A kick-butt cleanup at Sandy's
By Andrew Gomes
Advertiser Staff Writer
By Andrew Gomes
East O'ahu's popular Sandy Beach yesterday received a good combing for one of the world's most oft-littered items — cigarette butts — as part of a cleanup and litter prevention campaign.
The turnout for the grass-roots event, organized by a local nonprofit to coincide with Earth Day, impressed leaders of the effort who reported 130 volunteers collected an estimated 5,228 cigarette butts and 40 large bags of rubbish.
Sebastiano Bresolin, 11, came to the beach as a volunteer with his father and sister, and was floored by what he found.
"It's disgusting," Bresolin said. "Disgusting. There was a lot of rubbish, especially in the plant areas."
"What's scary is that what you see on the surface is nothing," added Bresolin's father, Fabio, a Kalama Valley resident and University of Hawai'i astronomy professor. "If you start to dig with your hands you will find so much."
The cleanup was organized by Suzanne Frazer and Dean Otsuki of the year-old nonprofit Beach Environmental Awareness Campaign Hawai'i (B.E.A.C.H.).
Frazer said several entities helped promote or sponsor the event, including the Hawai'i State Bodysurfing Association, City Department of Environmental Services, Da Hui, Australia-based ButtsOut, National Oceanic & Atmospheric Administration, Starbucks, Jamba Juice, Kale's Natural Foods and Ben & Jerry's.
Students from Hawai'i Pacific University, Kapi'olani Community College and TransPacific Hawaii College also helped.
"Sandy Beach is a really popular beach, and everyone wanted to help out," Frazer said, adding that the turnout was beyond her highest expectation. "It was enormous."
Pedro Refuerzo, a kama'aina Salt Lake resident and avid bodysurfer, was at Sandy's early yesterday for the waves but decided to lend a hand on the sand afterwards.
"I just grabbed a bag and a pair of gloves," he said. "I just happened to be here. I might as well pitch in."
Mike "Gator Mike" Berman has been a member of the Sandy Beach Hui maintaining an area fronting the park's Full Point break after he moved to Hawai'i from Florida four years ago. So it was natural for him to be at Sandy's cleaning yesterday. But he wished more people would make the effort regularly.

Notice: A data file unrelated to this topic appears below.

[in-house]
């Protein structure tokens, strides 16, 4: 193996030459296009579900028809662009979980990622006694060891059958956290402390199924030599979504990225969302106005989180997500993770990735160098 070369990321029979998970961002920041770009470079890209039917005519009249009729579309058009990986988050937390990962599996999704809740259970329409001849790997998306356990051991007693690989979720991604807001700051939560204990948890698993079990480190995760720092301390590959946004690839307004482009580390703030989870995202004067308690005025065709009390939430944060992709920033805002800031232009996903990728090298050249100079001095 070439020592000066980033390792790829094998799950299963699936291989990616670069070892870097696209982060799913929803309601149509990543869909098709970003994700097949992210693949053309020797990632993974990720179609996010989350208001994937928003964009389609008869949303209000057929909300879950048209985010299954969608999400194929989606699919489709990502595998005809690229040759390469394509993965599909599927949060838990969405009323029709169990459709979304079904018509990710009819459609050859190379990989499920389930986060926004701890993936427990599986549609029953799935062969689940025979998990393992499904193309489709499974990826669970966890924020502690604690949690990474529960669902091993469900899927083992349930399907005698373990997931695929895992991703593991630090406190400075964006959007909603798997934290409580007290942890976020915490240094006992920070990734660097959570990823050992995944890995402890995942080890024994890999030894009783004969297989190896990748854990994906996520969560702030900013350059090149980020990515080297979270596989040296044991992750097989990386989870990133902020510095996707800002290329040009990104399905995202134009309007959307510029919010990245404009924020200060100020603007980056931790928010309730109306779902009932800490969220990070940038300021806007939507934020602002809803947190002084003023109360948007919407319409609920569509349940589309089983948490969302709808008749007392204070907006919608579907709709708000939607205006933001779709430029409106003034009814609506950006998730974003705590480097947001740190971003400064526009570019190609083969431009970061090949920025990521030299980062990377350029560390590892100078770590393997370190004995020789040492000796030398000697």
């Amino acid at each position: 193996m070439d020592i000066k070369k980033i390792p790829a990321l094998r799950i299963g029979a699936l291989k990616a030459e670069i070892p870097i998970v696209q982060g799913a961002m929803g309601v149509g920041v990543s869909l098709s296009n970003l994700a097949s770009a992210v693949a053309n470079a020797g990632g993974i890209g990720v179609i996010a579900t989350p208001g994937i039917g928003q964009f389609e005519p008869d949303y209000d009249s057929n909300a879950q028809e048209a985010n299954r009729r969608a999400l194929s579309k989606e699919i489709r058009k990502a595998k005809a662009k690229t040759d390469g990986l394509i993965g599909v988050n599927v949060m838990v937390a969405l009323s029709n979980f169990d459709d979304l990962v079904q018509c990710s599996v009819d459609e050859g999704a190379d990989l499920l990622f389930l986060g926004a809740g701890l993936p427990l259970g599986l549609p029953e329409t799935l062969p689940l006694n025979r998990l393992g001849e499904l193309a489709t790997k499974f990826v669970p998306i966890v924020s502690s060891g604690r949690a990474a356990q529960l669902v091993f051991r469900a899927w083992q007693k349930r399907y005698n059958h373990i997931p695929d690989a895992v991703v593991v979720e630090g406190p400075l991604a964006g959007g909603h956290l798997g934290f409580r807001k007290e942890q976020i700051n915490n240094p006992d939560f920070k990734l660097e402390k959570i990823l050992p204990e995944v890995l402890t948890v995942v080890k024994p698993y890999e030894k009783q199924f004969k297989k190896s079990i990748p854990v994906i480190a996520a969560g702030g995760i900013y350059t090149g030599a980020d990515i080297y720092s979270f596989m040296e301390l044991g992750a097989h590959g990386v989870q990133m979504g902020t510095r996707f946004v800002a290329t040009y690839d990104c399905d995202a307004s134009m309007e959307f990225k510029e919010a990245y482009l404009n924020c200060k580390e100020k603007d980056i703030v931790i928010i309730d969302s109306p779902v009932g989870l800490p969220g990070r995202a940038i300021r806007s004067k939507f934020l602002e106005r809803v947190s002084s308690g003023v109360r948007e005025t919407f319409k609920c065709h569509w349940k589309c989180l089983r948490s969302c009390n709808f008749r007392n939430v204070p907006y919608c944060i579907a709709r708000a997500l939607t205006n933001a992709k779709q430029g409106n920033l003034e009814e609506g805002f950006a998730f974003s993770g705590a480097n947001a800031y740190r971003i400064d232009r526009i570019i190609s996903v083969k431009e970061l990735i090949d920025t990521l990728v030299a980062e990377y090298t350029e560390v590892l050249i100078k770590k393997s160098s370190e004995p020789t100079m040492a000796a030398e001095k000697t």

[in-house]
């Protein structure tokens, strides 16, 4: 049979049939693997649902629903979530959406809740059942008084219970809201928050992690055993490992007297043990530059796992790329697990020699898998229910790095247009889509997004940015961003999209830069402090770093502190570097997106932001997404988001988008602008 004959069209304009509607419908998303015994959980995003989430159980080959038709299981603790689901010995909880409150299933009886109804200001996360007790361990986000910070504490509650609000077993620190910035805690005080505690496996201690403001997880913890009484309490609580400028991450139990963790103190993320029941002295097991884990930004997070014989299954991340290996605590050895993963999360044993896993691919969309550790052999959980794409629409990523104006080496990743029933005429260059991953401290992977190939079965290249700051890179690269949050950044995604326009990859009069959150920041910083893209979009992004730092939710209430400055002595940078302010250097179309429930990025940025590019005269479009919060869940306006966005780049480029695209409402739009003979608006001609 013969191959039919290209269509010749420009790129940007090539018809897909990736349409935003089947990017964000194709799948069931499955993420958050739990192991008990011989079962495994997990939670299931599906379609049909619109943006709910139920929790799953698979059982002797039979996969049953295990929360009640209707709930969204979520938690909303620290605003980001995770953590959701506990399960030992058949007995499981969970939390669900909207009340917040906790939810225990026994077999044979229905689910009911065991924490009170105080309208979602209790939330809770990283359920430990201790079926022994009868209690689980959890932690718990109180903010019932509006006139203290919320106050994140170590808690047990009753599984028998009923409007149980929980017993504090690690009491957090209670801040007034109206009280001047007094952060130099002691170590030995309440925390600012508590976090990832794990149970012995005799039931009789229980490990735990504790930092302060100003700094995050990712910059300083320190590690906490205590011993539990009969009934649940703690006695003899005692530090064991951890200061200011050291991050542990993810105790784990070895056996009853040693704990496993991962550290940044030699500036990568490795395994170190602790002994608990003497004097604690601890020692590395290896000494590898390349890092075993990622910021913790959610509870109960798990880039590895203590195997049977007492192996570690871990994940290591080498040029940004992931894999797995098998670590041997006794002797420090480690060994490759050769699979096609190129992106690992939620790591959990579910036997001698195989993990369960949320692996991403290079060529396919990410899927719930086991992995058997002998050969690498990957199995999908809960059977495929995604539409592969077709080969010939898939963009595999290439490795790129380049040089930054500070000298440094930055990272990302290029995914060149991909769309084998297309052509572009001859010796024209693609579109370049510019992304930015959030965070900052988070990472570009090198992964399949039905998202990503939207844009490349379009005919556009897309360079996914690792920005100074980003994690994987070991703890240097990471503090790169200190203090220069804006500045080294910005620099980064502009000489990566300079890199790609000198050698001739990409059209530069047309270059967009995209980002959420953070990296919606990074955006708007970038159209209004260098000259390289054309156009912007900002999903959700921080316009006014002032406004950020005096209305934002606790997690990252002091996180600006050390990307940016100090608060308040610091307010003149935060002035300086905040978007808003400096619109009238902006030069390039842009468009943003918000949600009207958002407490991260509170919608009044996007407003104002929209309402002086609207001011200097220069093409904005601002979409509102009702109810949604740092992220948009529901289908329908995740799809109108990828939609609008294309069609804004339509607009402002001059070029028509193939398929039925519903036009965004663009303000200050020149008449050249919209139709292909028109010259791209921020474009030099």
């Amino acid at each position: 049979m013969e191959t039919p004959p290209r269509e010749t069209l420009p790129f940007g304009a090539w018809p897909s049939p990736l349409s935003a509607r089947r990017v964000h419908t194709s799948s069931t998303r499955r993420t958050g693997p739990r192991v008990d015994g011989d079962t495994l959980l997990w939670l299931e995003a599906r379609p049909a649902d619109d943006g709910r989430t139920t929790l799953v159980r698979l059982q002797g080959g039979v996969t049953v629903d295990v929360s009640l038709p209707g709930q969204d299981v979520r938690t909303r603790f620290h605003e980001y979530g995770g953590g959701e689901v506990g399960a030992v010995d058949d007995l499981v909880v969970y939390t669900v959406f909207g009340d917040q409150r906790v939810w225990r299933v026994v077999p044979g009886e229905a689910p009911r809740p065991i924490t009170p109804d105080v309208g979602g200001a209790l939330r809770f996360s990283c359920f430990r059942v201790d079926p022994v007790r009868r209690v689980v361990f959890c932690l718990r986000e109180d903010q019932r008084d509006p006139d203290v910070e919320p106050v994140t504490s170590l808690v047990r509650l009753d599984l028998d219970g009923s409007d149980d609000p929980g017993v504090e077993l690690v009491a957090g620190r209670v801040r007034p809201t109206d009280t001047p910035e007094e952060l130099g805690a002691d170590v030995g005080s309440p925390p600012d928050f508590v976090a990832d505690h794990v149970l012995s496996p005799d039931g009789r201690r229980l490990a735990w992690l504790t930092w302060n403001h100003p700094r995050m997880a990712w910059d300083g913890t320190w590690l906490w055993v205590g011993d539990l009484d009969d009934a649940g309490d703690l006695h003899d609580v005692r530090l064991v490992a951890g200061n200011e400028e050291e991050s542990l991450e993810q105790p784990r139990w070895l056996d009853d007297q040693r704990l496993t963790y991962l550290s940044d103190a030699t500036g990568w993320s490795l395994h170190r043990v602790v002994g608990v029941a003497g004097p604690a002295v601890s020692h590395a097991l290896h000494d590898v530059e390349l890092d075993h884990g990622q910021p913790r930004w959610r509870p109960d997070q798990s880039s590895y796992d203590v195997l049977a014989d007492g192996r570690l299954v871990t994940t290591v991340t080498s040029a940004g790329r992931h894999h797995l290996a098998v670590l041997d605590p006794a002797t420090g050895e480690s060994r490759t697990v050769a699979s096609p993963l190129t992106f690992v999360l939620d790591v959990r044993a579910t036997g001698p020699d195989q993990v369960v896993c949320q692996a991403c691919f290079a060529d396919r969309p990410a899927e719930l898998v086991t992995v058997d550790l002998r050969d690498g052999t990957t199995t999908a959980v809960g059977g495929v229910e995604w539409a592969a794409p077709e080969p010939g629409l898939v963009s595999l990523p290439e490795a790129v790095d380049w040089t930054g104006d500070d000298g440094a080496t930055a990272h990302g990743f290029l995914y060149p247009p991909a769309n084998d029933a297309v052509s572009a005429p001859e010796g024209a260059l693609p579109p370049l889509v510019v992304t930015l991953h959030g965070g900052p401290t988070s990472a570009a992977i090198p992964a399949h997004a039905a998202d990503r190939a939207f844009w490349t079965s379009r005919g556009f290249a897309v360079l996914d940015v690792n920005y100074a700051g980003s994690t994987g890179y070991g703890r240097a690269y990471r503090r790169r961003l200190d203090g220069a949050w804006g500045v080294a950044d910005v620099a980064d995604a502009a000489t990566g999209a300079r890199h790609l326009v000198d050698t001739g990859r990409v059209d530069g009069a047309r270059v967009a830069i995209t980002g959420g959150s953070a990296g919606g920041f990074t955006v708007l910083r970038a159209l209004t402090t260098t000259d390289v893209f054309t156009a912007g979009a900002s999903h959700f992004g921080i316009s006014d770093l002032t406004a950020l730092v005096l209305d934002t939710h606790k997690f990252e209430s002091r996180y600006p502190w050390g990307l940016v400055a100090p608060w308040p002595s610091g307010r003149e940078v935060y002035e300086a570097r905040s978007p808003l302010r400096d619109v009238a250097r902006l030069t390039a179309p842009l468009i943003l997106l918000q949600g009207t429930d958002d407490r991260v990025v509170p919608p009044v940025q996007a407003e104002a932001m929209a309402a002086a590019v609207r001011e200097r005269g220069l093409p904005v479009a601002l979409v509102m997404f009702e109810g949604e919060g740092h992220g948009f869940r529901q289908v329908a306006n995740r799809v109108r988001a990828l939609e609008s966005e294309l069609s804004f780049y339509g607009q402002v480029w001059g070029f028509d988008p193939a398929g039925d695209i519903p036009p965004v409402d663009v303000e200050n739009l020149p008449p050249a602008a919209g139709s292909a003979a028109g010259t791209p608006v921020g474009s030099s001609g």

"I give thanks to do something like this on a beautiful day," he said. "Every day is Earth Day for myself."
Lifeguard Peter Erwin, stationed at Sandy's for the last eight years, also said volunteer cleanups are needed more frequently. "I wish they'd have these more often instead of just on Earth Day," he said.
Erwin said he and other lifeguards usually pick up rubbish as they set up for work, but that cigarette butts are particularly troublesome because they get blown from the parking lot and mixed into the sand.
Frazer, the cleanup event co-organizer, said the city's beach-cleaning tractors don't do a good job collecting butts, so she partnered with ButtsOut, an Australian organization fighting cigarette-butt litter, to tackle the problem.
As part of the Sandy Beach campaign yesterday, Frazer's group gave smokers free reusable containers made by ButtsOut for their butts.
Organizers also signed up smokers for a survey to see if the campaign has any effect on their smoking behavior, and will conduct another cleanup at Sandy's Saturday from 3 p.m. to 5 p.m.
"We'll be here next Saturday to see if we made a difference," co-organizer Otsuki said.
Reach Andrew Gomes at email@example.com.